It’s odd when you think about it: We were smart enough to know we needed someone with more experience in this area than we had, but at the same time we were dumb enough to throw almost all of his advice out the window.
Quick Note: Things are going well on this New York business trips in terms of me keeping up with the posts. The bad news is that I don’t have my art software and/or tools with me, so you get no fancy images at the top of the post today. I’ll add them retroactively when I get home this weekend.
We are very fortunate in that my wife and I have an Uncle who has been a Financial Advisor for the better part of 50 years. About two years before we hit our financial crisis, we reached out to him and asked for help in getting things in order. I think we had realized that we had kept the debt monster in the closet for far too long, and it was about to kick down the door and eat us in our sleep.
Our Uncle is a fantastic human, and so not only did he agree to sit down with us, but he agreed to provide long-term guidance free of charge.
Think about that for a moment: A person who is financially sound –wealthy in fact– with a healthy list of very successful clients, was 100% willing to provide guidance to us at absolutely no charge, and do so with no set end date. We could use him until we felt secure.
So we met with him and he started to advise us on a financial strategy. Up until that point, our investing knowledge consisted solely of blindly throwing money into a 401k each month and not much else. He started teaching us about diversification, opening up a Roth IRA, building a stock portfolio, and more. He also told us that we were making some silly mistakes with our money, such as throwing all of our cash into a vacation, versus saving part of it, even if it meant putting the vacation off a few months longer.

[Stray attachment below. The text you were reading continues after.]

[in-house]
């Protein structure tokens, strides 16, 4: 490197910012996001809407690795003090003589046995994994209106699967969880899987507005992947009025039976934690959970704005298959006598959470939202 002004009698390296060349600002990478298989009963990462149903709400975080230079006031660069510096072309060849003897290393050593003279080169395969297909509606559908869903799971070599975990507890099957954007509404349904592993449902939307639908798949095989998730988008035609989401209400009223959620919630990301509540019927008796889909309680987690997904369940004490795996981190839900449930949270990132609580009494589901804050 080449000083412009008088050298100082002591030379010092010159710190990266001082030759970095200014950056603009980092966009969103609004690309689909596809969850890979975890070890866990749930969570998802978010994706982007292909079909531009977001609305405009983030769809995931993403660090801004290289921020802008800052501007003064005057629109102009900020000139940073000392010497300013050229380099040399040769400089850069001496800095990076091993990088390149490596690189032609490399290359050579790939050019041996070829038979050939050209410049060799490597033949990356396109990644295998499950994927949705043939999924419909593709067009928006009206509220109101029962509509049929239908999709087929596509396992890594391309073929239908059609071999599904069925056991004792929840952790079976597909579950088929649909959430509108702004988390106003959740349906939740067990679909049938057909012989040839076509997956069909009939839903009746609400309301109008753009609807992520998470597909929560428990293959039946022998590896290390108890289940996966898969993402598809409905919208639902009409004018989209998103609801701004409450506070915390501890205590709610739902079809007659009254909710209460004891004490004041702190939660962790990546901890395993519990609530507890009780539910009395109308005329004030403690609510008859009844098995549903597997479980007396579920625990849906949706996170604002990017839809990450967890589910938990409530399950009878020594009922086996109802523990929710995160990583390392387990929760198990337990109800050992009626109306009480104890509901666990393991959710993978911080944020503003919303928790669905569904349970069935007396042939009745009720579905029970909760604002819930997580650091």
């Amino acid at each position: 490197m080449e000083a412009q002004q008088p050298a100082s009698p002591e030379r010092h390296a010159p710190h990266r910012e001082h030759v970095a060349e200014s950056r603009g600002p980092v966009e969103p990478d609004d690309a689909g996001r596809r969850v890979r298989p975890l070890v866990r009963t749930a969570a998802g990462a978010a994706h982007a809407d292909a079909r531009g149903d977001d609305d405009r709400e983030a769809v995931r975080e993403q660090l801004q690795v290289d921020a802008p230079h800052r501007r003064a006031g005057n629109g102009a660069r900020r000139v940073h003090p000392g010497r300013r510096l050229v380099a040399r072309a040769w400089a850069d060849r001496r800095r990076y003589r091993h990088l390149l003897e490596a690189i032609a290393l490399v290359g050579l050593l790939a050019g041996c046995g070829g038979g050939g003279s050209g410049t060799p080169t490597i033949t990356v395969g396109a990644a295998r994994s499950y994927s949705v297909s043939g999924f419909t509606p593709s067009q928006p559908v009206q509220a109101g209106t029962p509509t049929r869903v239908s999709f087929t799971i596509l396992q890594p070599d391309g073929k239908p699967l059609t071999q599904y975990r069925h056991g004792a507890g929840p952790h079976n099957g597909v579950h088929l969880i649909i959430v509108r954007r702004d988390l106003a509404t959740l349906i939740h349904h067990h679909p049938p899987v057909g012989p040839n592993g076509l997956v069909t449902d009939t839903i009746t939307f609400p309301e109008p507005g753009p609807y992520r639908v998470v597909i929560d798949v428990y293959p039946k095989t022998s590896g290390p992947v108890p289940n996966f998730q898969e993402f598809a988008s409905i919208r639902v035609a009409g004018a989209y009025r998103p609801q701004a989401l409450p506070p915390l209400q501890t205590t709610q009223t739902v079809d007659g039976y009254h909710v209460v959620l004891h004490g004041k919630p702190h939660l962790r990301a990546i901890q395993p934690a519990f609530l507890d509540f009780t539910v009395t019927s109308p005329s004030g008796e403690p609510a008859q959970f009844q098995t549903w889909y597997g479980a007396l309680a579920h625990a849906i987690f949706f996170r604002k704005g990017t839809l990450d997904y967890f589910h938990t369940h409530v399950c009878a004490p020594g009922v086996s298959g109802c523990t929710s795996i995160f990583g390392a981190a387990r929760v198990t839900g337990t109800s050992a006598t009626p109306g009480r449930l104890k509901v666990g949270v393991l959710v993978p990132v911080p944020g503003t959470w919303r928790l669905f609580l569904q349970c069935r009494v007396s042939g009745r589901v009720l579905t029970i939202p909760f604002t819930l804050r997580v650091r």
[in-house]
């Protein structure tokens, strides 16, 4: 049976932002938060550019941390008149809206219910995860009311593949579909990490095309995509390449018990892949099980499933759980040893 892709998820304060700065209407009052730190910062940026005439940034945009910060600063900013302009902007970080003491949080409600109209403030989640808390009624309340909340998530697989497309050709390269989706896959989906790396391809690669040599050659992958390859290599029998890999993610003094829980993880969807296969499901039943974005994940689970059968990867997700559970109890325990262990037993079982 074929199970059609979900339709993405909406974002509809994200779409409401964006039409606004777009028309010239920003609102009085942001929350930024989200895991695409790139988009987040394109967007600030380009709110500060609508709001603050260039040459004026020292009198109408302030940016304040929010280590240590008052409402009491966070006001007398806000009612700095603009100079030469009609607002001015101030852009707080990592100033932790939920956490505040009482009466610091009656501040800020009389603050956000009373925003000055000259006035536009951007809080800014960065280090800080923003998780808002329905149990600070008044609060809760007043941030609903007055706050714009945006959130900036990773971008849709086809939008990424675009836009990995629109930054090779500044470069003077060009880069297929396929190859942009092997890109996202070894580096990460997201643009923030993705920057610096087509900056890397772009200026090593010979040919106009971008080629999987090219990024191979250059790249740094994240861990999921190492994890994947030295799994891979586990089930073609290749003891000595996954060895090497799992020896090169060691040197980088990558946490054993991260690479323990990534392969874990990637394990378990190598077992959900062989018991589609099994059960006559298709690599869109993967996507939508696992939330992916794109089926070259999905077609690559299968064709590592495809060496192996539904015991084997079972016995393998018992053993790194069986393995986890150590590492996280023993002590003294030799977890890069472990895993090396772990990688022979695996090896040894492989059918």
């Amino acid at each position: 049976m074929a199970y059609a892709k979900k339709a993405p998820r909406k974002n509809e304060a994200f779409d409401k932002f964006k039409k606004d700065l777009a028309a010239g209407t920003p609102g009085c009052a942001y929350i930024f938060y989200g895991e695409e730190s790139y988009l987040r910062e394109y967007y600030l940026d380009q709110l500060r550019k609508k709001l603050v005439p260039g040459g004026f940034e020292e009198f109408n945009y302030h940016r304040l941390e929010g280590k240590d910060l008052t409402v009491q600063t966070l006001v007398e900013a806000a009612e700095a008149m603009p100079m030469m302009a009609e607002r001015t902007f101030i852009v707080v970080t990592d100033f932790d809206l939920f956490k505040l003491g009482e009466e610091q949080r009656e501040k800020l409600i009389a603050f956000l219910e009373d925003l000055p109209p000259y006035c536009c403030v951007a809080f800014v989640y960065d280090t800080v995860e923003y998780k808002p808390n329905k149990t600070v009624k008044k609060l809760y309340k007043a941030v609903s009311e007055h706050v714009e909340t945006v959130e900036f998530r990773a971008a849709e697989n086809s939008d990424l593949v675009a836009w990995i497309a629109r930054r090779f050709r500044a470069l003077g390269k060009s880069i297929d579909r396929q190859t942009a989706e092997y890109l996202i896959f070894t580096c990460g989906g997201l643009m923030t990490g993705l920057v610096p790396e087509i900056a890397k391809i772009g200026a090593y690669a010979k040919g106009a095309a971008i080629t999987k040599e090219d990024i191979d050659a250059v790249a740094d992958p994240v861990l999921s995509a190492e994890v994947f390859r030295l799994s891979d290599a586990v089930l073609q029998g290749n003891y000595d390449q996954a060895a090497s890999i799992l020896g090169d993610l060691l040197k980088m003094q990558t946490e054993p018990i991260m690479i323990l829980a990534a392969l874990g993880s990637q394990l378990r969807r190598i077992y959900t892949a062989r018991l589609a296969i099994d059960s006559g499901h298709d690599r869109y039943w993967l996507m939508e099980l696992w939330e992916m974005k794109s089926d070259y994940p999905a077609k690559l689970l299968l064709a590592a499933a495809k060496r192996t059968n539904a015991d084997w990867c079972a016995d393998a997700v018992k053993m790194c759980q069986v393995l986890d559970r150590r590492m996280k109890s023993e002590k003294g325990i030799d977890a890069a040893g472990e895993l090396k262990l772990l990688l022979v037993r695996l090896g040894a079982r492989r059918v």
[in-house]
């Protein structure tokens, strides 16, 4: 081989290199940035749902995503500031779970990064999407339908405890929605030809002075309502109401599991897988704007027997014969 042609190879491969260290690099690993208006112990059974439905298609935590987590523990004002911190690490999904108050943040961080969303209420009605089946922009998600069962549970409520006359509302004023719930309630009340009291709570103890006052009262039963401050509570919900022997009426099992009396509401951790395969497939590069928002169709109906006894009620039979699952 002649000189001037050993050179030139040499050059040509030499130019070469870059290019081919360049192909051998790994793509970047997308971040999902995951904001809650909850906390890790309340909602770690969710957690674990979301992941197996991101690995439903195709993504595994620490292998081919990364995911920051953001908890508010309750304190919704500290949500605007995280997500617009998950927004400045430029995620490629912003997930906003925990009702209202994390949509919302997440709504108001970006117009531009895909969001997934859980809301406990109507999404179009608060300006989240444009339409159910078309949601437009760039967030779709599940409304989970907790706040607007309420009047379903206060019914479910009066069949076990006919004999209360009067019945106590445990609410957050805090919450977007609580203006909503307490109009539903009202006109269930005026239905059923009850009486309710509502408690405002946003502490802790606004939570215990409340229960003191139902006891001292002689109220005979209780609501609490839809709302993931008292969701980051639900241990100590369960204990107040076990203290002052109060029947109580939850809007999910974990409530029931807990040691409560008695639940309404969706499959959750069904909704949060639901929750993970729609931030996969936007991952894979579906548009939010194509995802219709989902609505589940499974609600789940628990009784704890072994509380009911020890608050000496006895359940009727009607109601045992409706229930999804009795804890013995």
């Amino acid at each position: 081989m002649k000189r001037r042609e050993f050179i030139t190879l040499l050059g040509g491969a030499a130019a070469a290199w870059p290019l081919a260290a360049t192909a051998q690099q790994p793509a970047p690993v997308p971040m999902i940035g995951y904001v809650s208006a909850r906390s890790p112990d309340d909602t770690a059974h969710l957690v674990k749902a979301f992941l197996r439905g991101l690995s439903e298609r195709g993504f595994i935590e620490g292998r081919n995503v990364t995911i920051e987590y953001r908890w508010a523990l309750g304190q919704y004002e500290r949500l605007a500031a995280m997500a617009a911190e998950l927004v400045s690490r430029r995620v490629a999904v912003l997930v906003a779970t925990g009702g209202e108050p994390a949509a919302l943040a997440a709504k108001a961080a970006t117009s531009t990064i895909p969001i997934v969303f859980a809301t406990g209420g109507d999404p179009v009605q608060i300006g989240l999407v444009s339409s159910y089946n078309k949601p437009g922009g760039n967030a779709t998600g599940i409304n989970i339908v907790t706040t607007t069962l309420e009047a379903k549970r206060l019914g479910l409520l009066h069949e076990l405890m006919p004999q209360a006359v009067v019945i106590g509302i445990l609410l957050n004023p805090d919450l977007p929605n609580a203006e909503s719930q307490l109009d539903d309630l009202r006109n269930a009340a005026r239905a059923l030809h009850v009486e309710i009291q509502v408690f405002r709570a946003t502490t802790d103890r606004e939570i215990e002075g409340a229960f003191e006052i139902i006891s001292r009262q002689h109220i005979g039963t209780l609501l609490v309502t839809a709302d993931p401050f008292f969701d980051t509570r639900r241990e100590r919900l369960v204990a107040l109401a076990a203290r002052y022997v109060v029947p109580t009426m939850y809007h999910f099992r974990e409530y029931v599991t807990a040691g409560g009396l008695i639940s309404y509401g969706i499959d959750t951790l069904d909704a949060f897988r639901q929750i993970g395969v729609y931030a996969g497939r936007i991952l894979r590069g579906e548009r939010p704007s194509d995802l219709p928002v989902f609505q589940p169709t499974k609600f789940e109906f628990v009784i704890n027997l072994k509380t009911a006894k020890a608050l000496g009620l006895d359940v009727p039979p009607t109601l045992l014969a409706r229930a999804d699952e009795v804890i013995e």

This man told us how to kill the monster in the closet.
We then promptly went out, ignored all of his advice, smothered ourselves in BBQ sauce, and laid down in front of the closet door and patiently waited.Read More »
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Starting Debt (01.01.19): $124,310.77 Current Debt: $107,793.15 Total Paid Off: $16,517.62
I’ve seen a person’s ego aid in accomplishing some seriously amazing things. After all, it’s ego that makes someone say, “I don’t care if you think I’m short! I’ll be famous one day or my name isn’t Tom Cruise!”
Ego can also cause a buttload of issues.
Ego is the thing that makes you see your buddy with the hot new 55″ 4K TV and want one. It’s also the thing that makes you walk into Best Buy, see that exact same 55″ 4K TV right next to the even larger65″ 4K TV and think, “Oh man… my friends are going to be so jealous of this!”
You didn’t even need all 55 inches to begin with (do we really need to see all of the pores on Conan O’Brien’s nose?), and then you went beyond that and bought the one you really didn’t need. Most likely on credit.
Maybe it’s not TVs for you. Maybe it’s clothes, or action figures, or art, or wine or whatever. The point is that we all have that thing that makes our ego perk up and tempt us to spend.
Good Ego: Michael Jordan wanting the ball on the last play of a tied ball game in the final game of the NBA Finals.
Bad Ego: Me buying a 3D TV and surround sound audio system to watch the NBA Finals.